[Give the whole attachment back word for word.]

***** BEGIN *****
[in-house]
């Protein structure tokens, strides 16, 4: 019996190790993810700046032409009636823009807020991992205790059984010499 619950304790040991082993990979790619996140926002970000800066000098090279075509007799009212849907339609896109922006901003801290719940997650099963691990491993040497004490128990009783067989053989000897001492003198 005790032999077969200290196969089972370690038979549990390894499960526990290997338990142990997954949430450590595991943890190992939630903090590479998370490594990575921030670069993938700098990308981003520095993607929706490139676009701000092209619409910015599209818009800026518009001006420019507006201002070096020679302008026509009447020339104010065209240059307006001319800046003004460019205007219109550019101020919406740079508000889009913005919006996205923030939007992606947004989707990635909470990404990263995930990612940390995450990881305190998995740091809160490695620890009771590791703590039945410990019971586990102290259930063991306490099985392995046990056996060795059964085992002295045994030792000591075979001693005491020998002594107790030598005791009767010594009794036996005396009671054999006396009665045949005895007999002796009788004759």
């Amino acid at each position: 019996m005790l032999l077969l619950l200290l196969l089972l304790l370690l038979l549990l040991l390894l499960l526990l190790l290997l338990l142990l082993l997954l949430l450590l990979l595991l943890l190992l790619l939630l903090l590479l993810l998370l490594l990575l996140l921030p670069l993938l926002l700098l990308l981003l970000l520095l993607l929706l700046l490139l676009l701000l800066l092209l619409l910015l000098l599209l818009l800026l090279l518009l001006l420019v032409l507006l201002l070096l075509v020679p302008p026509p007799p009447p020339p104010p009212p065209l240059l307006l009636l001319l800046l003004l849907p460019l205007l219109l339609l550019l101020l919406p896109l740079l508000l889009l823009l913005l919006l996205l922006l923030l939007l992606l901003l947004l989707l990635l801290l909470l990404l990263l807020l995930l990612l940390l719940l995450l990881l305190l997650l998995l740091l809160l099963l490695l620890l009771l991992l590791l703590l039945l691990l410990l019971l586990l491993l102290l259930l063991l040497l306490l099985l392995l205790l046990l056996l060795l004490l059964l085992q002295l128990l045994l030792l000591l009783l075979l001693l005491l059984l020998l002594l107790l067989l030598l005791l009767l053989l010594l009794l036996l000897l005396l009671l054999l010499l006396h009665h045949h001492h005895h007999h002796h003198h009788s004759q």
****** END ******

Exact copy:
[in-house]
């Protein structure tokens, strides 16, 4: 019996190790993810700046032409009636823009807020991992205790059984010499 619950304790040991082993990979790619996140926002970000800066000098090279075509007799009212849907339609896109922006901003801290719940997650099963691990491993040497004490128990009783067989053989000897001492003198 005790032999077969200290196969089972370690038979549990390894499960526990290997338990142990997954949430450590595991943890190992939630903090590479998370490594990575921030670069993938700098990308981003520095993607929706490139676009701000092209619409910015599209818009800026518009001006420019507006201002070096020679302008026509009447020339104010065209240059307006001319800046003004460019205007219109550019101020919406740079508000889009913005919006996205923030939007992606947004989707990635909470990404990263995930990612940390995450990881305190998995740091809160490695620890009771590791703590039945410990019971586990102290259930063991306490099985392995046990056996060795059964085992002295045994030792000591075979001693005491020998002594107790030598005791009767010594009794036996005396009671054999006396009665045949005895007999002796009788004759």
């Amino acid at each position: 019996m005790l032999l077969l619950l200290l196969l089972l304790l370690l038979l549990l040991l390894l499960l526990l190790l290997l338990l142990l082993l997954l949430l450590l990979l595991l943890l190992l790619l939630l903090l590479l993810l998370l490594l990575l996140l921030p670069l993938l926002l700098l990308l981003l970000l520095l993607l929706l700046l490139l676009l701000l800066l092209l619409l910015l000098l599209l818009l800026l090279l518009l001006l420019v032409l507006l201002l070096l075509v020679p302008p026509p007799p009447p020339p104010p009212p065209l240059l307006l009636l001319l800046l003004l849907p460019l205007l219109l339609l550019l101020l919406p896109l740079l508000l889009l823009l913005l919006l996205l922006l923030l939007l992606l901003l947004l989707l990635l801290l909470l990404l990263l807020l995930l990612l940390l719940l995450l990881l305190l997650l998995l740091l809160l099963l490695l620890l009771l991992l590791l703590l039945l691990l410990l019971l586990l491993l102290l259930l063991l040497l306490l099985l392995l205790l046990l056996l060795l004490l059964l085992q002295l128990l045994l030792l000591l009783l075979l001693l005491l059984l020998l002594l107790l067989l030598l005791l009767l053989l010594l009794l036996l000897l005396l009671l054999l010499l006396h009665h045949h001492h005895h007999h002796h003198h009788s004759q």